I was reading a paper that performed simulation of a solar cell under illuminated conditions. Obviously, in these conditions, the device is out of thermodynamic equilibrium. For example the distribution of charges can clearly not be computed by a Boltzmann distribution.

However, as one of their boundary conditions, they use the hypothesis that the electrodes are indeed in equilibrium (unlike the rest of the device). Using notions of schottky contact, and equilibrium distribution laws, this allows them to derive a boundary condition for the charge concentration at the electrodes.

However, I don't understand the physical meaning of this. what is the physical motivation fot the assumption that the electrodes of a working device are in equilibrium ?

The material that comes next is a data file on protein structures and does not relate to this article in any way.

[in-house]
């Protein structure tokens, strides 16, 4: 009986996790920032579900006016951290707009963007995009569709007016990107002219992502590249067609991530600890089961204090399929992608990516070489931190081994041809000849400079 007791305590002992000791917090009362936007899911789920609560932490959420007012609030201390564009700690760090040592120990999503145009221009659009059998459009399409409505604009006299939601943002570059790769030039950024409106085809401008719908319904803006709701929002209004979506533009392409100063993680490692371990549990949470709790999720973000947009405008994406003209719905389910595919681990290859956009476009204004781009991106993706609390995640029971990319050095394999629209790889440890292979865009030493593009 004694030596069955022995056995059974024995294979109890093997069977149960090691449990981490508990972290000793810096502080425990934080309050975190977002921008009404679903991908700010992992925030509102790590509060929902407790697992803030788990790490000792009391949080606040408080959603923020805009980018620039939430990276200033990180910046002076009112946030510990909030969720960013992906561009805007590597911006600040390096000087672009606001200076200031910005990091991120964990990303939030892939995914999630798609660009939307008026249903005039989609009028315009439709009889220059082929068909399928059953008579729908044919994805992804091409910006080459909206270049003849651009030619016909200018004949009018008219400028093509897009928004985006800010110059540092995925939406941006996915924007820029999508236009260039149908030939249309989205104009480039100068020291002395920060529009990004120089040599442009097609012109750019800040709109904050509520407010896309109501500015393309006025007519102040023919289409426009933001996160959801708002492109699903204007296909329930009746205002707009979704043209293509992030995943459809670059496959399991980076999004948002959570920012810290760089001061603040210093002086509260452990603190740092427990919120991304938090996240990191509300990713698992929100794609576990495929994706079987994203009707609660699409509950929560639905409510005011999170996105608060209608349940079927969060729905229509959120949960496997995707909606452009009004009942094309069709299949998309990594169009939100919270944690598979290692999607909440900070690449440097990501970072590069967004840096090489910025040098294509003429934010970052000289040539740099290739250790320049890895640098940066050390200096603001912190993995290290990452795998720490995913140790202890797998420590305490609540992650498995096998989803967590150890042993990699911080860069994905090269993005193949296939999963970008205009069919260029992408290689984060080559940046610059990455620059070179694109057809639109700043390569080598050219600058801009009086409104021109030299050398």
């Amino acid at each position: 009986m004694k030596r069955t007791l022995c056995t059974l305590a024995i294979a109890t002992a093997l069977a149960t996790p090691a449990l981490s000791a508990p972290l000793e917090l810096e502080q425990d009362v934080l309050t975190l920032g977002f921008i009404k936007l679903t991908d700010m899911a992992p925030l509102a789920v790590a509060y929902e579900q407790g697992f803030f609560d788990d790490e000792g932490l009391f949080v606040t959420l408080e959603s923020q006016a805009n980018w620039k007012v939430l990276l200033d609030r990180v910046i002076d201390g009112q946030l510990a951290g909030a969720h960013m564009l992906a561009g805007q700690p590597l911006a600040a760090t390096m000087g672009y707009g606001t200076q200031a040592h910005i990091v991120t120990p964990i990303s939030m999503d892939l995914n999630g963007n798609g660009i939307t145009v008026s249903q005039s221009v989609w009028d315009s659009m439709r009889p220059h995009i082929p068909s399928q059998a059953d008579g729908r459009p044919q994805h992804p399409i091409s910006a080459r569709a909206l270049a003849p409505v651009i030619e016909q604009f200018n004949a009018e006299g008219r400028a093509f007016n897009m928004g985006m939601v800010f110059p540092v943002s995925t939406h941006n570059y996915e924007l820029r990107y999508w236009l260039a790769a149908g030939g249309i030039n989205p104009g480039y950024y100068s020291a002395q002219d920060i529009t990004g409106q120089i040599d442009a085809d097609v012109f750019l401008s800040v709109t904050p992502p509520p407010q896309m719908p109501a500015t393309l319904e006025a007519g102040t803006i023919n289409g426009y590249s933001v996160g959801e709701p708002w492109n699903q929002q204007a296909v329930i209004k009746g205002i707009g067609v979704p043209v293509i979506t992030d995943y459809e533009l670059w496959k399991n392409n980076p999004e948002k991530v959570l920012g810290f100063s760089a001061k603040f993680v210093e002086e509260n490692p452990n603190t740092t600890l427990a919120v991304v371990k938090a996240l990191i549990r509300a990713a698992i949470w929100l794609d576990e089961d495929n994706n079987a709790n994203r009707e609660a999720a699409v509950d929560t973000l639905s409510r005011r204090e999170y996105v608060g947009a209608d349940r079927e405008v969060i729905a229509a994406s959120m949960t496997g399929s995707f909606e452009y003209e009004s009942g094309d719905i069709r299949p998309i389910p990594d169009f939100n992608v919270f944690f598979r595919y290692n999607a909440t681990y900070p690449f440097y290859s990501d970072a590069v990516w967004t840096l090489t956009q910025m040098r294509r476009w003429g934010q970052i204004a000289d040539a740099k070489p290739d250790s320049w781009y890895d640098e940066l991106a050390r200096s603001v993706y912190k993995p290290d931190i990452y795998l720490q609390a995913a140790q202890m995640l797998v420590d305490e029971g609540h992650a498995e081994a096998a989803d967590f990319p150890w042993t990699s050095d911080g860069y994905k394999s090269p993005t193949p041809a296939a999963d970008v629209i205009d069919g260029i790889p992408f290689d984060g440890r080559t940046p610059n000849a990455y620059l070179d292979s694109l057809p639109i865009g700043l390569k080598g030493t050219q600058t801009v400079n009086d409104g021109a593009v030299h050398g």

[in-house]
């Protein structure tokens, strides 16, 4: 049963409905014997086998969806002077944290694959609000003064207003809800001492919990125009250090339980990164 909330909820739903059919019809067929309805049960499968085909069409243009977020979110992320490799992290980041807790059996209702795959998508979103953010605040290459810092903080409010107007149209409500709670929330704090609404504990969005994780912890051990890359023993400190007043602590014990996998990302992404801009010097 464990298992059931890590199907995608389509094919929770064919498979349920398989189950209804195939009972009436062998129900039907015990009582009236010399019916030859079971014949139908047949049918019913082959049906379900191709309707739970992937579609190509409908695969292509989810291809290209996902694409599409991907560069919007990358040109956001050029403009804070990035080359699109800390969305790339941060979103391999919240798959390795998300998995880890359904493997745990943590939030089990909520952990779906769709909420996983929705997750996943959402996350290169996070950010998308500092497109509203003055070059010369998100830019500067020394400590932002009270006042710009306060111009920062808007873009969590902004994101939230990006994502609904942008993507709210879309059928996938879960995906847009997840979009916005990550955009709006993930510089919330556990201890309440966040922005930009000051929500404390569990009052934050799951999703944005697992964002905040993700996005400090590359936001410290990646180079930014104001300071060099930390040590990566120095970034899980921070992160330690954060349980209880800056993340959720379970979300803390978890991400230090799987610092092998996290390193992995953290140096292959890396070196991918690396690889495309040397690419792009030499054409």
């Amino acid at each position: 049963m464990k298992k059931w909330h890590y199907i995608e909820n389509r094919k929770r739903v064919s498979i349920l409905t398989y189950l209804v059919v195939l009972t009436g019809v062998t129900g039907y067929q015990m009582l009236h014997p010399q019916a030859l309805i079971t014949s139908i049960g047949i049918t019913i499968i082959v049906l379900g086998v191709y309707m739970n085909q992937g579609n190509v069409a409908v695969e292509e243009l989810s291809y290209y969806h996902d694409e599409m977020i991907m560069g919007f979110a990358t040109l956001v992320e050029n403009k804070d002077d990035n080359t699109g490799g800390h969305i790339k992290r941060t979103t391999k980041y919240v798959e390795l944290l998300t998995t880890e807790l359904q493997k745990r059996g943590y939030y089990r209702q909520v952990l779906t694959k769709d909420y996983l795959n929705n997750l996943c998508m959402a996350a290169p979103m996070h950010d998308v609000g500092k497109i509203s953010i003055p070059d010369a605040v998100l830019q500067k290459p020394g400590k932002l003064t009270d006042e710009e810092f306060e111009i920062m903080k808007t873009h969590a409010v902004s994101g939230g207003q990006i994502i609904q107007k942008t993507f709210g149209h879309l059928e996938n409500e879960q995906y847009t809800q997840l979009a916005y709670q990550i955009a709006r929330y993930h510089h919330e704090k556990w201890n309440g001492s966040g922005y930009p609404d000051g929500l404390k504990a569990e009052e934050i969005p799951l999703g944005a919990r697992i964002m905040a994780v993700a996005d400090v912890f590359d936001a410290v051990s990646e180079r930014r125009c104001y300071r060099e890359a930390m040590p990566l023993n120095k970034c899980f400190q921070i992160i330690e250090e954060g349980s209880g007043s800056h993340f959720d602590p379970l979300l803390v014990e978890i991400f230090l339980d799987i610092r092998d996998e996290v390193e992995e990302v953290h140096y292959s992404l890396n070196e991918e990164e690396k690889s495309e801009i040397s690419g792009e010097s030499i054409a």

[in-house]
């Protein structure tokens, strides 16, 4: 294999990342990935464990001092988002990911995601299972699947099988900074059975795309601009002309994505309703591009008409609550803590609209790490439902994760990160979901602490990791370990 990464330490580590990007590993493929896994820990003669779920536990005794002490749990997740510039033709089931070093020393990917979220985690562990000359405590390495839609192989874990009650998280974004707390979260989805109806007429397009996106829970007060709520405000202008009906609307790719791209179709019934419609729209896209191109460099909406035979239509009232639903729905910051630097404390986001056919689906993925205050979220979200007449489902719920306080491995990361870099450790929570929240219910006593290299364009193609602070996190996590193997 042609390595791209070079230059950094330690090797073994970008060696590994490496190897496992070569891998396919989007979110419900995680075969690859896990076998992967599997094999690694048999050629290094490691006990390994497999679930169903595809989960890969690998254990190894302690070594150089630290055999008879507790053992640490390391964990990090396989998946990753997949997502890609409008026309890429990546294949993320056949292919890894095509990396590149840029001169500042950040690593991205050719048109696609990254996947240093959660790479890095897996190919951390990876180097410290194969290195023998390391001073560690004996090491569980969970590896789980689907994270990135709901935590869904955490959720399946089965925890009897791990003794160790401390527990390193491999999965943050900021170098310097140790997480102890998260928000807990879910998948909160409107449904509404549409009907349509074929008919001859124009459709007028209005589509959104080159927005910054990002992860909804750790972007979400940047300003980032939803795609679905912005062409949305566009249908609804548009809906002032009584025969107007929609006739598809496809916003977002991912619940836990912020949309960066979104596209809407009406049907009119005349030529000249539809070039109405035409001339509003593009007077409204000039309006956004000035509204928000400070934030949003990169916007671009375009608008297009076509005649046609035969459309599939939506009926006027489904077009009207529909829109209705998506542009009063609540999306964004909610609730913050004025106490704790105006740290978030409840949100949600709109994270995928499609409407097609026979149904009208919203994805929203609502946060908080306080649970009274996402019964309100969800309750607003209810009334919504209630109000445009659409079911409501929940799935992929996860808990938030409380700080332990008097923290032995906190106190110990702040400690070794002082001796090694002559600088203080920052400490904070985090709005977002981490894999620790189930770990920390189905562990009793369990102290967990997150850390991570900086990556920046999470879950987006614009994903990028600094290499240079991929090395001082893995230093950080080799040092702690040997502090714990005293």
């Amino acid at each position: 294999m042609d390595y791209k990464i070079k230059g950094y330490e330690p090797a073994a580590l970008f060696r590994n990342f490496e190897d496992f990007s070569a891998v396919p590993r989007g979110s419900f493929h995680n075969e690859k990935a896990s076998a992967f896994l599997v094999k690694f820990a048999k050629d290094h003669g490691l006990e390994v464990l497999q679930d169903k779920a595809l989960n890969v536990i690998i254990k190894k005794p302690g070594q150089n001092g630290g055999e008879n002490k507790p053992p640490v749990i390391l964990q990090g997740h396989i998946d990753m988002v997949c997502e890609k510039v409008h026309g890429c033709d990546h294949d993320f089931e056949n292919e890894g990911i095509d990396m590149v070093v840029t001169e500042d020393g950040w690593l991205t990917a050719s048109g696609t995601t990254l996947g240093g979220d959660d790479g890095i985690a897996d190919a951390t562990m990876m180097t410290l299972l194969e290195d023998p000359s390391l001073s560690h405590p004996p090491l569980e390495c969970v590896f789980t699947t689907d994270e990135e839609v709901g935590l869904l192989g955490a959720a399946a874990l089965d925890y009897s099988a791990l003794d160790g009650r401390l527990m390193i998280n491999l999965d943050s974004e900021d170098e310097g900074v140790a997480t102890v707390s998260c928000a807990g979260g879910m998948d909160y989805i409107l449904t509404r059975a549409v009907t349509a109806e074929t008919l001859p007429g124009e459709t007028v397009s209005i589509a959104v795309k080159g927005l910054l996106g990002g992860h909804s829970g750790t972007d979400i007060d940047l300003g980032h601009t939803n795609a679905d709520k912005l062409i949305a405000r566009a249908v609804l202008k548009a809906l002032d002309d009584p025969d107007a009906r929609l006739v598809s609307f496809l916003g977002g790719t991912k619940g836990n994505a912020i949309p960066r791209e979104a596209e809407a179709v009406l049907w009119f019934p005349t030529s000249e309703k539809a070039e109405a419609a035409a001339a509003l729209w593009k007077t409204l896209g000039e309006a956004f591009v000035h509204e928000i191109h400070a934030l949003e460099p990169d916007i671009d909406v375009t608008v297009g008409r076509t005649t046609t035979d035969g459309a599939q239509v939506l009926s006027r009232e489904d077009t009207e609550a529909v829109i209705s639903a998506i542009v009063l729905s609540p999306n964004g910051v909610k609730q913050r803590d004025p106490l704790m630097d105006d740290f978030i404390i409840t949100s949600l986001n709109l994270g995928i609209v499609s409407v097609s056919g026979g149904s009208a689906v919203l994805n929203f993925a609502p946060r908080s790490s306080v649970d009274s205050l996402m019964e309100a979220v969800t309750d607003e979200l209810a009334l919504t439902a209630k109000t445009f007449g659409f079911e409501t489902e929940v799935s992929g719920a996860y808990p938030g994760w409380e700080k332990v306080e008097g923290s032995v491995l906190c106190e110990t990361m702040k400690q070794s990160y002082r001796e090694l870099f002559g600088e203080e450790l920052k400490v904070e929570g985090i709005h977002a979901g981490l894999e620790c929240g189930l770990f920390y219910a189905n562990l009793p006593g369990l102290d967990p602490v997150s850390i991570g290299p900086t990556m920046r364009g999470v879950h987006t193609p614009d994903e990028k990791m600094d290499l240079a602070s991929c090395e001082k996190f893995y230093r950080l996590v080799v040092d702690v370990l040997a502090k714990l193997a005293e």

Here is a link to the paper (I think it is in public access). You can find mention of this assumption on page 3/9, end of the first column: https://www.researchgate.net/publication/313875095_Improving_Perovskite_Solar_Cells_Insights_From_a_Validated_Device_Model

N.B: it does not seem to be a common assumption. Other authors might choose other variants for boundary conditions

  • $\begingroup$ Do you have a link to the paper? $\endgroup$ – boyfarrell Jan 10 at 23:26
  • $\begingroup$ I included a link in the body of the question. Thanks for the suggestion ! $\endgroup$ – Barbaud Julien Jan 11 at 3:46

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